Another important point concerns the stability of the star models against secular or dynamical instabilities. A certain configuration is dynamically stable against axisymmetric perturbations if the gravitational mass is minimum with respect to variations at fixed baryon number and angular momentum. Along a star sequence with fixed angular momentum, this is the case if the gravitational mass increases with the central energy density (see Shapiro & Teukolsky 1983, p. 151). Please note that the angular momentum is not fixed in the sequences of stars rotating with Kepler frequency. The maximum mass configuration differs therefore slightly from the marginally stable configuration. A fully general relativistic analysis of dynamical and secular stability against non-axisymmetric perturbations is extremely difficult and has been performed only by means of approximations and/or special assumptions in literature. It turned out however that the configurations can be classified by a stability parameter defined by the ratio of the kinetical energy and the absolute value of the gravitational energy, . For values, , the models are probably dynamically unstable against the bar mode (), whereas they become already secularly unstable for (see, e.g., Durisen 1975; Managan 1985; Imamura et al. 1985; Bonazzola et al. 1996). Higher modes, , of perturbations are suppressed by the finite viscosity of neutron star matter. It is however uncertain whether modes with or 4 are also suppressed. If this is not the case, secular instability sets already in above a critical value, (Friedman et al. 1986). Fig. 17 shows the value of the stability parameter for stars rotating with their Kepler frequency. Since the timescale for the growing of the secular instabilities is larger than the evolution timescale of PNS's and HNS's, only the dynamical instability is important for PNS's and HNS's. The critical value for the dynamical instability, , is reached by none of the models. Depending on the internal structure of the CNS's, the CNS's models rotating with Kepler frequency may become secular unstable against modes with or for star masses .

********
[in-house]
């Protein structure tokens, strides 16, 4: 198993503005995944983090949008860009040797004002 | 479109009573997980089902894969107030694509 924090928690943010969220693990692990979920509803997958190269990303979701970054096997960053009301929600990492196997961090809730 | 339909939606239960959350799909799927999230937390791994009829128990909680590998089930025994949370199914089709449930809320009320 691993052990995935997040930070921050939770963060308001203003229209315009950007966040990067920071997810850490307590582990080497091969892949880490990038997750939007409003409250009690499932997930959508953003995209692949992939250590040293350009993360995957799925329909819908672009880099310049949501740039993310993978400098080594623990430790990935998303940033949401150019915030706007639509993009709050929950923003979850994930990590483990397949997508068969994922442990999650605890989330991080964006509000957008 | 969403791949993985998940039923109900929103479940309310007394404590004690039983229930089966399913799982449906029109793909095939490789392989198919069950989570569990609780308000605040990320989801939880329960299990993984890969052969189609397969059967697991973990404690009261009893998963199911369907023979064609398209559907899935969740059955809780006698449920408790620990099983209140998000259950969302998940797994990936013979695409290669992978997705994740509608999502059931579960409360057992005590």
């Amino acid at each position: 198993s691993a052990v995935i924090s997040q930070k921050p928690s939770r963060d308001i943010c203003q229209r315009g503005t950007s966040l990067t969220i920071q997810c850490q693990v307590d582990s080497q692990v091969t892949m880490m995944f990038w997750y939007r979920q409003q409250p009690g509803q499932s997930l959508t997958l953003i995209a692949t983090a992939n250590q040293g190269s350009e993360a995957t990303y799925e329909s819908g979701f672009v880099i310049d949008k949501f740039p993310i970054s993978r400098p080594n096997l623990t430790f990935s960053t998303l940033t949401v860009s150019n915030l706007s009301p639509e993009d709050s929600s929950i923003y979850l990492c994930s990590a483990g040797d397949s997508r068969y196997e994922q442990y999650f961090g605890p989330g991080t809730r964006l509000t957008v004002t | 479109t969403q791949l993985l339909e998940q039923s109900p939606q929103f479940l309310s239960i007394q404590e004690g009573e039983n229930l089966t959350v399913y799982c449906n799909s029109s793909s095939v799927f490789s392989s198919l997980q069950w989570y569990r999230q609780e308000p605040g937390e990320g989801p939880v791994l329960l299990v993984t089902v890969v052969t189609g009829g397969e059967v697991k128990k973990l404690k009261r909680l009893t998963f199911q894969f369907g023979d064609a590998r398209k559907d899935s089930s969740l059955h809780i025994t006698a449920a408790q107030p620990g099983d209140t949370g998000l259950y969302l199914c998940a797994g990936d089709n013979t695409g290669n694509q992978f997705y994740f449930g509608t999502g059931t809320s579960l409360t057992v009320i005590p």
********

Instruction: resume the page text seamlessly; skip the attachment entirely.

## 4.2. Evolution of a non-rotating protoneutron starThe evolution of a PNS to a CNS can be followed by means of several "snapshots" taken at different times after core bounce (see Sect. 2). The evolution path is determined by fixing the baryonic mass and the angular momentum if accretion of matter and loss of angular momentum is neglected. First, we study the evolution of a non-rotating PNS with (see Table 3 and Fig. 18).